By Sabrina Cipullo, AMRSC
Marie Curie Early Stage Researcher in Environmental Technology
Sabrina Cipullo, AMRSC, Marie Curie Early Stage Researcher (ESR) in Environmental Technology, working on Environmental Chemistry and toxicological approaches to site assessments, explains how this 4 year EU project can provide better informed solutions for remediation.
Land is legally defined as ‘contaminated’ when substances (e.g heavy metals, oils, tars, and asbestos) may cause significant harm to people, property, protected species, or pollution of surface and ground water. An estimate of 250,000 sites in Europe solely are thought to be affected by contamination left by industrial activities, including leaks and spillages from pipes or tanks, mining, and waste disposal in landfill.
According to national estimates, more than 8% of the sites are contaminated and need remediation, and the overall number is estimated to grow by more than 50% by 2025. Most of the European countries apply the “polluter-pays” principle, when possible. However, large sums of public money are still required to fund remediation activities, where average unitary costs for the investigation of a potentially contaminated site can cost up to 50,000 EUR (42,000 GBP). Soil remediation technologies have developed significantly in the last 25 years, but less attention has been paid to improving the investigation strategies. Environmental site assessments still relies on intrusive grab sampling based on an outmoded geotechnical mind-set.
The REMEDIATE ITN
REMEDIATE ITN is a four-year project funded by the European Union’s Horizon 2020 Programme, which brings together internationally renowned research and industrial expertise to develop new strategies to improve management of contaminated sites. The project is tackling different aspects through 13 individual research projects, ranging from Environmental chemistry and toxicology, molecular microbiology, to geophysics and modelling. The researchers joined REMEDIATE from all over the world: China, Nepal, Canada, USA, India, Iran, Italy, Moldova, Serbia, and Portugal. The outcome of the research projects will feed into a cohesive and integrated approach that will deliver innovative technologies and commercial processes for contaminated site investigation, risk assessment and monitoring for effective remediation.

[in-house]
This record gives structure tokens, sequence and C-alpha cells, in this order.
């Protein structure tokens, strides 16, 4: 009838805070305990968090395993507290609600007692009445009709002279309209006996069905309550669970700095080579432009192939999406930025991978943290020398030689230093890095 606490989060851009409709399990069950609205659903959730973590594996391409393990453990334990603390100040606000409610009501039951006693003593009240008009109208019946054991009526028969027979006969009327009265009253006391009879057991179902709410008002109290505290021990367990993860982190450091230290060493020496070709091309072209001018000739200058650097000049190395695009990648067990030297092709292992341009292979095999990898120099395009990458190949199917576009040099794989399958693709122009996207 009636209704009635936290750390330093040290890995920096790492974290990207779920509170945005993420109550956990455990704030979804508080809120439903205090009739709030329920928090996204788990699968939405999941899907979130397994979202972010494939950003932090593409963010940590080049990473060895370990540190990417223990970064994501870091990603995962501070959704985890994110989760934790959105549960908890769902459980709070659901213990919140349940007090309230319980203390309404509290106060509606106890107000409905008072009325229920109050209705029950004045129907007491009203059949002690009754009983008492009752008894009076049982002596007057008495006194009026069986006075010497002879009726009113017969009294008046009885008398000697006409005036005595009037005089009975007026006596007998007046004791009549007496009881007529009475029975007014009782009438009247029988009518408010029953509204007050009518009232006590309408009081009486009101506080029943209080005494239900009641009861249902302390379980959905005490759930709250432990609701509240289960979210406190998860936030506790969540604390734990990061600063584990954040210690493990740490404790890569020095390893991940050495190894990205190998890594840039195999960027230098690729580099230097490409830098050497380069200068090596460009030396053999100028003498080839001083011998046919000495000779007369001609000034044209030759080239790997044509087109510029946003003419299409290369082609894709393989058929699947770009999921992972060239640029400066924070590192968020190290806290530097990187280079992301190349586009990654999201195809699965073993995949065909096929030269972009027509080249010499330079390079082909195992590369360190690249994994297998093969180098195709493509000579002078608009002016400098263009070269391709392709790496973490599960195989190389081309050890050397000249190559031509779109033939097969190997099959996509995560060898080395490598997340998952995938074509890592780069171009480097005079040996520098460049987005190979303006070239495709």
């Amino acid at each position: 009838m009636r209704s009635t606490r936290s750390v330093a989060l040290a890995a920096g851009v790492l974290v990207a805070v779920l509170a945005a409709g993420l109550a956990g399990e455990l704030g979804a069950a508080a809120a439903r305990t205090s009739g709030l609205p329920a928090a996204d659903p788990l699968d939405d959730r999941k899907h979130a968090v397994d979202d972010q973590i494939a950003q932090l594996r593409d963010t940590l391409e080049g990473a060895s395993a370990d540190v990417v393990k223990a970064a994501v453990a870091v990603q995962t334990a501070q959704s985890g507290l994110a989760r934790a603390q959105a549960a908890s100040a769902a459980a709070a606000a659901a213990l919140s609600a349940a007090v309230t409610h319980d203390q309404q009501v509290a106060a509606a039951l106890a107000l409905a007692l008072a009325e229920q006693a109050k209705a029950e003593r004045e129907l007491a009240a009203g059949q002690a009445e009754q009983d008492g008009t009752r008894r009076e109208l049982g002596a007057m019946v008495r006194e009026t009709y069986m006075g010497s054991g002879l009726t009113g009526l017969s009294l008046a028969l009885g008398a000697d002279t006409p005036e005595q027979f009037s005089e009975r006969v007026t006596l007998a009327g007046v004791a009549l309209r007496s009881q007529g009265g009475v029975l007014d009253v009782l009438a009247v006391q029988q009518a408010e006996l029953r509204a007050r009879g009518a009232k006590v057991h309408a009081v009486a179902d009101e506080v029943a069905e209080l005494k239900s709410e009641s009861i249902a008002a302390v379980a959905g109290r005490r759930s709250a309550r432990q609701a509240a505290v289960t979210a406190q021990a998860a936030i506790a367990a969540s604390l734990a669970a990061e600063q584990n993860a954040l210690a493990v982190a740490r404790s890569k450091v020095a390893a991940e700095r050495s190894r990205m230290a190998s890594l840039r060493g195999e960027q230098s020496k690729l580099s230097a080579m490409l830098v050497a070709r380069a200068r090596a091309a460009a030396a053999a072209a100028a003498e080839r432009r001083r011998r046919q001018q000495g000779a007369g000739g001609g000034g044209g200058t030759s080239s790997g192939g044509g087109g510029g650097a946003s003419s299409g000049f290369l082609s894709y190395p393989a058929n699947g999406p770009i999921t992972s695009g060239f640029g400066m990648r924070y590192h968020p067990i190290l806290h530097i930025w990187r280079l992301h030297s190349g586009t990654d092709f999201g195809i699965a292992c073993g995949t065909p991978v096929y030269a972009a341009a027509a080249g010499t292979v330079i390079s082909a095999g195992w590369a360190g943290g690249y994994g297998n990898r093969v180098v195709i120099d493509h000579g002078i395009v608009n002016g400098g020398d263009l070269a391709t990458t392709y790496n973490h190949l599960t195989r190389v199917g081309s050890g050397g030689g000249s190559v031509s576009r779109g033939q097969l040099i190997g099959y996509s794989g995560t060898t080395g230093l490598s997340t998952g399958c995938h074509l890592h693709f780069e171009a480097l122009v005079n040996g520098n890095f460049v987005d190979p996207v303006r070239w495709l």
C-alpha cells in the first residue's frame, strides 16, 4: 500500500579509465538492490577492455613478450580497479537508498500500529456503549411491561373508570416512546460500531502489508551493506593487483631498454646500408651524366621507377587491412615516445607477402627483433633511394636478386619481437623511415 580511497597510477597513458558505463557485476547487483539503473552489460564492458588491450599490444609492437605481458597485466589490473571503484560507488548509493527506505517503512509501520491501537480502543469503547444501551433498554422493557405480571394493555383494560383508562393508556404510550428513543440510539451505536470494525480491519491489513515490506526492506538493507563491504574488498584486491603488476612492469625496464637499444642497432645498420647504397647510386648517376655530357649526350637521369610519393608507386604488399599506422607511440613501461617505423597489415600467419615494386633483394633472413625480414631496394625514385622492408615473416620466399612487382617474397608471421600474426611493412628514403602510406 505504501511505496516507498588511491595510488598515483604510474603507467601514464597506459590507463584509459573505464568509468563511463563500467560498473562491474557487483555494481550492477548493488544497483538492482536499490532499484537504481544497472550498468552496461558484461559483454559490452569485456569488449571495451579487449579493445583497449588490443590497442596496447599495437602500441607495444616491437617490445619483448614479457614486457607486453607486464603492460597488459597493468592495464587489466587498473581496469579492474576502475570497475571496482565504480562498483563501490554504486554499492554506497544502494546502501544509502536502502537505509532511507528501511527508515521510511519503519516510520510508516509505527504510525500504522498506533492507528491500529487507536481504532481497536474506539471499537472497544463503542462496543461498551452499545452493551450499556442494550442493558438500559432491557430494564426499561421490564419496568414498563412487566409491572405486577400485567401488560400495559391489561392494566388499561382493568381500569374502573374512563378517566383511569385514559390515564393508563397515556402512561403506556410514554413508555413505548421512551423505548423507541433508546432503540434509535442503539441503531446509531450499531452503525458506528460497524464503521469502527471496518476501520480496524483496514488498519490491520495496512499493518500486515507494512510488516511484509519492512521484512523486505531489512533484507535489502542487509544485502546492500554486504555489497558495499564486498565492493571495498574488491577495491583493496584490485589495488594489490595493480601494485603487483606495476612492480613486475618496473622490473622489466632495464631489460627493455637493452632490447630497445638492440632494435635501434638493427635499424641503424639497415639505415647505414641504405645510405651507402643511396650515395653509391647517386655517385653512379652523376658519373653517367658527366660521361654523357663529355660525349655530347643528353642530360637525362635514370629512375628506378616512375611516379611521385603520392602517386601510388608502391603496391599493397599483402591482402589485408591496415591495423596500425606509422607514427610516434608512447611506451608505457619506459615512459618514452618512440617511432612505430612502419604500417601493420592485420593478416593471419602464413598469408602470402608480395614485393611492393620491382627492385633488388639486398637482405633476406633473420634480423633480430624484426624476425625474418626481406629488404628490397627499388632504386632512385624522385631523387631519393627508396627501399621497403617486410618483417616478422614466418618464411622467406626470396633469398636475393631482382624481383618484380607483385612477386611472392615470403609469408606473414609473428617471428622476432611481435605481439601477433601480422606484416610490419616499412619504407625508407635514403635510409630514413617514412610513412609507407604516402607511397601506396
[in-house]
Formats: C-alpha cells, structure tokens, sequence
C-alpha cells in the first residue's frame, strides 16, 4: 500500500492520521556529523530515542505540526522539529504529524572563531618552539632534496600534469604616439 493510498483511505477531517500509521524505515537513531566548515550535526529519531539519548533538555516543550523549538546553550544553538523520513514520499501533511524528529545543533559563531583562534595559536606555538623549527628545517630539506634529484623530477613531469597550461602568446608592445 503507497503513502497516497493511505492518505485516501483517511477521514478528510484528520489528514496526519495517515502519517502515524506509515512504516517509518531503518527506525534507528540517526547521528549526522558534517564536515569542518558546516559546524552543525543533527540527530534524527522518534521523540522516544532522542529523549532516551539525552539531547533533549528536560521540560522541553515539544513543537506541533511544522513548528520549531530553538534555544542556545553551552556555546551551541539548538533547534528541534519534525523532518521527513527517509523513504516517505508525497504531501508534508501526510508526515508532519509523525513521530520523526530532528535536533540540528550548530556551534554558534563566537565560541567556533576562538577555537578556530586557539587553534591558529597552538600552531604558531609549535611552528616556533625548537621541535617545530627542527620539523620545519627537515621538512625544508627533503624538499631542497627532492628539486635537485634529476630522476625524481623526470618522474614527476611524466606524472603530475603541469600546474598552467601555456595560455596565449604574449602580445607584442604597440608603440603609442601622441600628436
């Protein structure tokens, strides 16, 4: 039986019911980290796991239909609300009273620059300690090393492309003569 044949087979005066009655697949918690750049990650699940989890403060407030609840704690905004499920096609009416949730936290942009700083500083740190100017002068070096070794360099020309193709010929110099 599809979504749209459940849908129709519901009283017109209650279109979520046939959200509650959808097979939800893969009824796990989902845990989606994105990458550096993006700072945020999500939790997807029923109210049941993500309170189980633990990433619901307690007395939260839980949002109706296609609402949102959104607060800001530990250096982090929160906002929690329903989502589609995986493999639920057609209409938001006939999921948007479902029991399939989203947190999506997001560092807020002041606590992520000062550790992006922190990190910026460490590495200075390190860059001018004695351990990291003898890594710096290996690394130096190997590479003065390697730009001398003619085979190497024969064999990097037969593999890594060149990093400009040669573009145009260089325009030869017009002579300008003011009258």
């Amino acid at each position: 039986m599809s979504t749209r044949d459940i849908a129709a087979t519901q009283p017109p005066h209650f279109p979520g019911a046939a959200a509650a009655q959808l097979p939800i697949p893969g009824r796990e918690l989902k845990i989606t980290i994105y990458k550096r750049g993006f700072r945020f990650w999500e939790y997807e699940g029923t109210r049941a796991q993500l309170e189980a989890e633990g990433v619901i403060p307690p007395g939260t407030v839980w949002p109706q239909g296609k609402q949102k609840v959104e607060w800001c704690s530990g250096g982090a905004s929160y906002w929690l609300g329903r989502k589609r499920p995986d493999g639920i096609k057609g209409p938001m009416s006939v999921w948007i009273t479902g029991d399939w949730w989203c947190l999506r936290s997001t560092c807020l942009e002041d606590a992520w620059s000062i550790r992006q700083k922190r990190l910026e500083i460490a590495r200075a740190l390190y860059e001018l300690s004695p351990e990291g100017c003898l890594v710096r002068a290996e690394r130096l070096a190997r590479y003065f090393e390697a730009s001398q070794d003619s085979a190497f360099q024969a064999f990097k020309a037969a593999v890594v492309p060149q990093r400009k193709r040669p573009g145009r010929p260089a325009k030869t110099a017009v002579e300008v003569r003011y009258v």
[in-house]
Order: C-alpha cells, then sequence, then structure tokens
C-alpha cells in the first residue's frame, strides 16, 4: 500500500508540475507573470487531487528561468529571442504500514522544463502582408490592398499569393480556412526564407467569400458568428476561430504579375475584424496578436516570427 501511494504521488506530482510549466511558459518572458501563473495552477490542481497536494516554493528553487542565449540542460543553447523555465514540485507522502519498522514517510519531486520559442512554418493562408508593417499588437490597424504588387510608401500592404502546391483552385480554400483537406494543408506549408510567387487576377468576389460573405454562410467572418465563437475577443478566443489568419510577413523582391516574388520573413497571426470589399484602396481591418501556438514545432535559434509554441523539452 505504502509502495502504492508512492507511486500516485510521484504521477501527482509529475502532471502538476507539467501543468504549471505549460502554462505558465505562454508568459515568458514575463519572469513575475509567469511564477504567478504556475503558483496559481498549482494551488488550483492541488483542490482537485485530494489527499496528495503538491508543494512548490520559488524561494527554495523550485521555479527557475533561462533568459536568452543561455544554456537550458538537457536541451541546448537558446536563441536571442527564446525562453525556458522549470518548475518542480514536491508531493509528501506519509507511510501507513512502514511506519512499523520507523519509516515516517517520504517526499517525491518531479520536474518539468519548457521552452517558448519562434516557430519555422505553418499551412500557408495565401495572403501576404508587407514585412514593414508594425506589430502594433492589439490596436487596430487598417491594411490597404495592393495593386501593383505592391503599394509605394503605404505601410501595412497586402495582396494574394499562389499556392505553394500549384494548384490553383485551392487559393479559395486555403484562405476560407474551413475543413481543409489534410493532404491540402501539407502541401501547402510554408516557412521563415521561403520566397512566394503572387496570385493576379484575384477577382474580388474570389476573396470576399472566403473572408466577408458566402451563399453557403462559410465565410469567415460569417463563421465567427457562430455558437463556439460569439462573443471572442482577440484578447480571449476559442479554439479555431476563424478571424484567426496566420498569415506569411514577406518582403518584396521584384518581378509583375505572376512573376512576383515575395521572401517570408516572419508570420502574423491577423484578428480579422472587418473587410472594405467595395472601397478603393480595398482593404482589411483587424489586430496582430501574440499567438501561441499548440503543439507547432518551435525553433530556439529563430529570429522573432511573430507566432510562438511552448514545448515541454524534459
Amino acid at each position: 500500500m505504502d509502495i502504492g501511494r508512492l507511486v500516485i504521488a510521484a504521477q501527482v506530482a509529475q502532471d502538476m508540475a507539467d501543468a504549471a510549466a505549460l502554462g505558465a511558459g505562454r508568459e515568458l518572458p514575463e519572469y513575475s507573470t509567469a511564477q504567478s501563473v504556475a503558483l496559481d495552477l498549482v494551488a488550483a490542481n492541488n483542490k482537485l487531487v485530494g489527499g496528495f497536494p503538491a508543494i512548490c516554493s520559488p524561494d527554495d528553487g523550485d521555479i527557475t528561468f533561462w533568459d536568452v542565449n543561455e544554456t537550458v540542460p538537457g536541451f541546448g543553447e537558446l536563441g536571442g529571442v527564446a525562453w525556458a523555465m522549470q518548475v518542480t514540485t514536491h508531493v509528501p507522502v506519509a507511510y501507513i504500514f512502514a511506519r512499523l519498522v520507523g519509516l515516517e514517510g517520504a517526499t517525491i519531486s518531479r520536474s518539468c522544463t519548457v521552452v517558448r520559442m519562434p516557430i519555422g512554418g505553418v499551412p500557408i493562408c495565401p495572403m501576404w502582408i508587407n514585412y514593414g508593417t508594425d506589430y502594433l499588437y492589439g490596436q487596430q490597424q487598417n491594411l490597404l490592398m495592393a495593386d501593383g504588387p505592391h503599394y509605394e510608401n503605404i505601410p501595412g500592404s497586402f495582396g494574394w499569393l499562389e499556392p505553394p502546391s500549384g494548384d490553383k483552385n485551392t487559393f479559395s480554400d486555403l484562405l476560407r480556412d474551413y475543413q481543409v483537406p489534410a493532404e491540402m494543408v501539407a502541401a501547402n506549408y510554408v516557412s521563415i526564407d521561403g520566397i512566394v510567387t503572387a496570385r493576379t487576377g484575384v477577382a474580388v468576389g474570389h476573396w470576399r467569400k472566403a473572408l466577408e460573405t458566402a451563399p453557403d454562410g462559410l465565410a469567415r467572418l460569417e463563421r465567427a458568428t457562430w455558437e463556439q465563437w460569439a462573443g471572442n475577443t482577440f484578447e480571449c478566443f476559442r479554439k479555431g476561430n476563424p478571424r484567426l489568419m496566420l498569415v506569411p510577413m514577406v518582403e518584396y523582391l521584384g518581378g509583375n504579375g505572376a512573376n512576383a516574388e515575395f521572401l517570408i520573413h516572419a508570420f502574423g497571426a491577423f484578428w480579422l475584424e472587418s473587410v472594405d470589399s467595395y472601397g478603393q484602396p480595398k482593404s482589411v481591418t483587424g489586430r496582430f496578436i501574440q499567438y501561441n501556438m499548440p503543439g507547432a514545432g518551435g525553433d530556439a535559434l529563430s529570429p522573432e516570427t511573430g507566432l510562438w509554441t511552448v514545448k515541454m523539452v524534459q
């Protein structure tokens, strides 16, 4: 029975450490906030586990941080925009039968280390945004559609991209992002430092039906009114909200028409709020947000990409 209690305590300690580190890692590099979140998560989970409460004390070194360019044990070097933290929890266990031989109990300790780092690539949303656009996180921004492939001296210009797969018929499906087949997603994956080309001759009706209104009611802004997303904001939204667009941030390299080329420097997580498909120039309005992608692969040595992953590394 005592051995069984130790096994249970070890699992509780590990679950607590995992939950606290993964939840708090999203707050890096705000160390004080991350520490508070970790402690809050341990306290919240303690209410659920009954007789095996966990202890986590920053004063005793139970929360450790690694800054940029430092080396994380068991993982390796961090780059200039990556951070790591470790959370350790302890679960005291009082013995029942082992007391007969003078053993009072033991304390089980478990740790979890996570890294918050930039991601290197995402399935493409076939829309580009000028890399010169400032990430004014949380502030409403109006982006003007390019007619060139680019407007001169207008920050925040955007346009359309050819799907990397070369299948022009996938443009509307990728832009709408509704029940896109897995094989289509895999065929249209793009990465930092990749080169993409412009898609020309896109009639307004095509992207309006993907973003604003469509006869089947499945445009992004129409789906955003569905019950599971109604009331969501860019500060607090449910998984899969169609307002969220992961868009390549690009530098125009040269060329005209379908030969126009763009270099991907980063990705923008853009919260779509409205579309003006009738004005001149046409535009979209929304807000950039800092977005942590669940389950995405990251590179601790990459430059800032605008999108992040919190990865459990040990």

From a hazard-approach to a proportionate assessment of risk (risk-based-approach)
The level of implementation of pollution prevention measures, risk assessment, and management approaches are applied unevenly across Europe, depending on different legal requirements and national management strategies. At present, there are no common legal requirements concerning soil quality standards; however targets for the remediation of sites have been set by some European member countries. Great Britain has a comprehensive legal framework, including Part 2A of the Environmental Protection Act (EPA) 1990, which addresses identification of contaminated sites and removal or reduction of risk to receptors and environment. Overall, since the early 90s, there have been major changes in the field of contaminated land, moving from a hazard-approach to a proportionate assessment of risk (risk-based-approach) based on the source-pathway-receptor framework, now widely accepted by policy makers.
Risk-based approaches depend on the likelihood and severity of exposure of the receptor to the contaminants; therefore evaluating exposure routes (oral ingestion, inhalation or dermal exposure) is fundamental to correctly estimate potential intake dose. However, when a receptor is exposed to contaminated soil and ingestion occurs, the chemical released from the soil (available for uptake) will depend on how tightly the contaminant is bounded to soil particles. Soil Guideline Values (SGVs), largely used, simplified the initial screening process at contaminated sites. These measurements rely on total contaminants’ concentration, and are frequently considered primary basis for making soil clean-up decisions.
In nearly 10 years since the SGV were developed, more research has shown that pollutants in soil are subjected to ageing or disappearance due to leaching, volatilisation or microbial degradation. The decline in contaminants’ concentration, and consequently its bioavailable fraction, is not currently reflected in the chemical methods, hence exposure is often overestimated and clean-up requirements can be unnecessarily stringent.